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Call for Soldarity for the Woolwich Free Ferry Strikes

Fri, 03/02/2017 - 17:19

GMB and UNITE members who work on the Woolwich Free Ferry are taking strike action every Friday. Against a background of long-running health and safety issues, they are coming out in solidarity with a female colleague who brought a complaint about persistent sexual harrassment by her offce boss. She was then left facing him every day at work for 3 weeks.

It is a credit to the ferry crew that they didn't hesitate to take action to support their colleague, who after being subjected to unwelcome personal comments and offensive behaviour for over a year, had the courage to record and report these events, only to find herself vulnerable to further harassment.

After the death in 2011 of Ben Woollacott, who was pulled overboard by a mooring rope, SERCO lost the contract to operate the free ferry and Briggs Marine Contractors Ltd. have been operating the service since 2013. They are a company based in Burntisland, Fife, with international experience and interest in the marine industry.

They are not short of resources, having a £100 million contract to maintain navigation buoys for the Royal Navy, as well as valuable deals with BP, Exxon Mobil and Scottish and Southern Energy. They also provide 'navigational aids' for Forth Ports and Peel Ports and 'marine management' for the Environment Agency.

However, the ferry crews recount a catalogue of problems - including oil and fuel leaks, safety-crucial generators failing and a leaking diesel engine, instead of being fixed, being vented into the passenger deck. Workers report that health & safety is being compromised through lack of training and that the bosses are trying to cut costs by failing to abide by agreements. Joint meetings between the GMB and Unite members have resulted in a solid strike, and their reps say that Briggs are going to be very keen to resolve the dispute at ACAS talks which start today, Friday February 3rd.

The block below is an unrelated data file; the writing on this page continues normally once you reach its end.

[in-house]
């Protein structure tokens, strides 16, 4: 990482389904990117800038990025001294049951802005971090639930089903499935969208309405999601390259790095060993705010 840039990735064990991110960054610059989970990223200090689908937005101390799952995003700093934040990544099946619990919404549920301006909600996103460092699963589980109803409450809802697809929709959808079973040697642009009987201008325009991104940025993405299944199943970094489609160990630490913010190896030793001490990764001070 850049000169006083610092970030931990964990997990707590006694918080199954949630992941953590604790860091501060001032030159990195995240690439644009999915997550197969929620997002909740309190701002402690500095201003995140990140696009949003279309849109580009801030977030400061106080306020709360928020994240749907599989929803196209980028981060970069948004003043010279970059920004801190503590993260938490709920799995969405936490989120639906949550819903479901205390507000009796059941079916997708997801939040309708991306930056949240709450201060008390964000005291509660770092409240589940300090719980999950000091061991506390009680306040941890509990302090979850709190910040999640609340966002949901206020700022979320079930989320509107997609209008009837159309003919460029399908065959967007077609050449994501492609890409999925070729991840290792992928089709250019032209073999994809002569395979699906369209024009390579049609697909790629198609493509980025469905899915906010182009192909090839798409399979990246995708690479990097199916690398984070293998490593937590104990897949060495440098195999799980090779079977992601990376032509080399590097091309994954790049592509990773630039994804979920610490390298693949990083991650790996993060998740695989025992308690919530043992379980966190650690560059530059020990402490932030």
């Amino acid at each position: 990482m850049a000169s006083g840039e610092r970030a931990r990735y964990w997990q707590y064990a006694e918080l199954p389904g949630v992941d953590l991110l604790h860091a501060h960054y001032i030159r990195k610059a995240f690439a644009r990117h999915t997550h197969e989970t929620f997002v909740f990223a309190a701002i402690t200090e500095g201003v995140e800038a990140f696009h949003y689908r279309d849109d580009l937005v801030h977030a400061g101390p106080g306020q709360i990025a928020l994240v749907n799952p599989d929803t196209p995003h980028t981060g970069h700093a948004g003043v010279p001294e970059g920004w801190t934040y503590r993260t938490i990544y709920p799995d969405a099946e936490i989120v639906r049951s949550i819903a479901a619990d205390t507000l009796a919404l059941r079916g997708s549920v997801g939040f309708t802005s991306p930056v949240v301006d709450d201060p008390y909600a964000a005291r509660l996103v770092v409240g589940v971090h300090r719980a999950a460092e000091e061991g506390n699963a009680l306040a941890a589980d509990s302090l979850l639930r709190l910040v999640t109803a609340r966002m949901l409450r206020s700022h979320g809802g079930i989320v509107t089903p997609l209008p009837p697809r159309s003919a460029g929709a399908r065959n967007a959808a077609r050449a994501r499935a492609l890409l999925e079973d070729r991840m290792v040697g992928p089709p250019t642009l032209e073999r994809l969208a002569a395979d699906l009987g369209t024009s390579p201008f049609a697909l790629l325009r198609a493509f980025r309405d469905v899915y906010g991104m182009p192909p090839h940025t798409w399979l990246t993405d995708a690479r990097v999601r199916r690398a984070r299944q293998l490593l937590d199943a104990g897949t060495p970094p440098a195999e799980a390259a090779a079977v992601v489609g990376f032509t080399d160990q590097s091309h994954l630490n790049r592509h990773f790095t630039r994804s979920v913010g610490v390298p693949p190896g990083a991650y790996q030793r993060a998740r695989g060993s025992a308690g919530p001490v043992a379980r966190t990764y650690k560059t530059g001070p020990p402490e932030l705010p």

If Briggs Marine fail to address the culture of sketchy maintenance, poor safety culture, sexual harrassment and bullying we can expect further strikes every Friday. The ferry is crucial to London's freight movements. It depends on the dedication of its crews, many of them having decades of practical experience working on the tidal Thames. They know how to provide a safe and well-run service.

South London Solfed



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